Creditors get tough with LG Semicon
Korean spat takes on European dimension as banks pull rugs
Reports from South Korea said that financial sanctions will now be imposed on LG after its refusal to accept a merger deal in which Hyundai will have 70 per cent of a new semiconductor company. LG (formerly Lucky Goldstar) is one of the top five chaebols (family concerns) in South Korea.
The others are SK, Hyundai, Daewoo and Samsung. According to English language newspaper The Korea Times, 28 institutions will recall loans from LG Semicon during the course of this week. And the action could take on a European dimension very shortly, as LG has bridge loans of over 80 billion won.
As exclusively reported here on 11 December 1998, LG has already rationalised its structure in the UK. The action, prompted by the South Korean government, furious at LG’s intransigence on the deal, was precipitated when the Commercial Bank of Korea and the Korea Exchange Bank refused to loan LG Semicon any money and proposed selling off collateral unless it pays its debts.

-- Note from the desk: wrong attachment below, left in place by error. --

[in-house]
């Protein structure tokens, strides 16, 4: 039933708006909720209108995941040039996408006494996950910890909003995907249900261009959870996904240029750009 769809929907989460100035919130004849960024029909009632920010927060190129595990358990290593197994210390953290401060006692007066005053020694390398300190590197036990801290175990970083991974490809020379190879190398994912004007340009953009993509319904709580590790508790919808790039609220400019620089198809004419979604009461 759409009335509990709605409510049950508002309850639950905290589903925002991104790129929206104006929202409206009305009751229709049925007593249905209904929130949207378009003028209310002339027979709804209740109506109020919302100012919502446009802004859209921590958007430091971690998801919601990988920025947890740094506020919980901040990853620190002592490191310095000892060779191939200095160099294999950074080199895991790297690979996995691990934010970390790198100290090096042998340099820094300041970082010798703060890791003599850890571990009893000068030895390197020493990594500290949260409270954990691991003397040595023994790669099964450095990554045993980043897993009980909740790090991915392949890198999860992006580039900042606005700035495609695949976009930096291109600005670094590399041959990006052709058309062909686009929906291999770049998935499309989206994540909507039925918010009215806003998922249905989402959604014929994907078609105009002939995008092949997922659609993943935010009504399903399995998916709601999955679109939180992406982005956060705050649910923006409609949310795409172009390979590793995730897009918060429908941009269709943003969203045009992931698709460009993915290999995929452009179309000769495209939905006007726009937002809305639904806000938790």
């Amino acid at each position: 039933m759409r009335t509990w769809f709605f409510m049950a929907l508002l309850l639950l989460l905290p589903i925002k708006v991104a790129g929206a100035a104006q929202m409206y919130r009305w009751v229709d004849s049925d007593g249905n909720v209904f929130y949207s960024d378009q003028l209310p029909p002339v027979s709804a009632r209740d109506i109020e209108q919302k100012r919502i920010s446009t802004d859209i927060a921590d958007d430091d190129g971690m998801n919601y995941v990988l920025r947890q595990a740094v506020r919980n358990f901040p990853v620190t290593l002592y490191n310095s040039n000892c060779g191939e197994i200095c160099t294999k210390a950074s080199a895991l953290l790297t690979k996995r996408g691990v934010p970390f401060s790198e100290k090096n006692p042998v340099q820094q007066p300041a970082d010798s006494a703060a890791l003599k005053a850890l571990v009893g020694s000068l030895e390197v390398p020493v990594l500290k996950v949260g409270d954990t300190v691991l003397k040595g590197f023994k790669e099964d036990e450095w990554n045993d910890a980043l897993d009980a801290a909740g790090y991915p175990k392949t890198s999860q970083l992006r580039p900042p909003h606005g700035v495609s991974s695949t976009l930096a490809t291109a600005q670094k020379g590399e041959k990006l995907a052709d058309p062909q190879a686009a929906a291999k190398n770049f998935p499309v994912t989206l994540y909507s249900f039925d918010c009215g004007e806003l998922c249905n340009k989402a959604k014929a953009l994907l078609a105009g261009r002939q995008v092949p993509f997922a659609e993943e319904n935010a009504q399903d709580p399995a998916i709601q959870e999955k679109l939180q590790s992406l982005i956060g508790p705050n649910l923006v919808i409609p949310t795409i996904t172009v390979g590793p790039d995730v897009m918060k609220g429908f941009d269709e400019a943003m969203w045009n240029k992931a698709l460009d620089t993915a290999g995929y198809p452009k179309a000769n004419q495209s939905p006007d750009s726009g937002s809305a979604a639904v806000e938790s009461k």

Faced with this action, LG has been attempting to accumulate foreign dollars to bolster its position but it is unlikely to be able to stall for much longer. LG Semicon has a number of fab plants worldwide, including one in Wales, which is partly funded by the Welsh Office, a department of the UK government.
That government department is now bound to be asked how much UK tax payers’ money is being used to bolster LG Semicon’s position. ®
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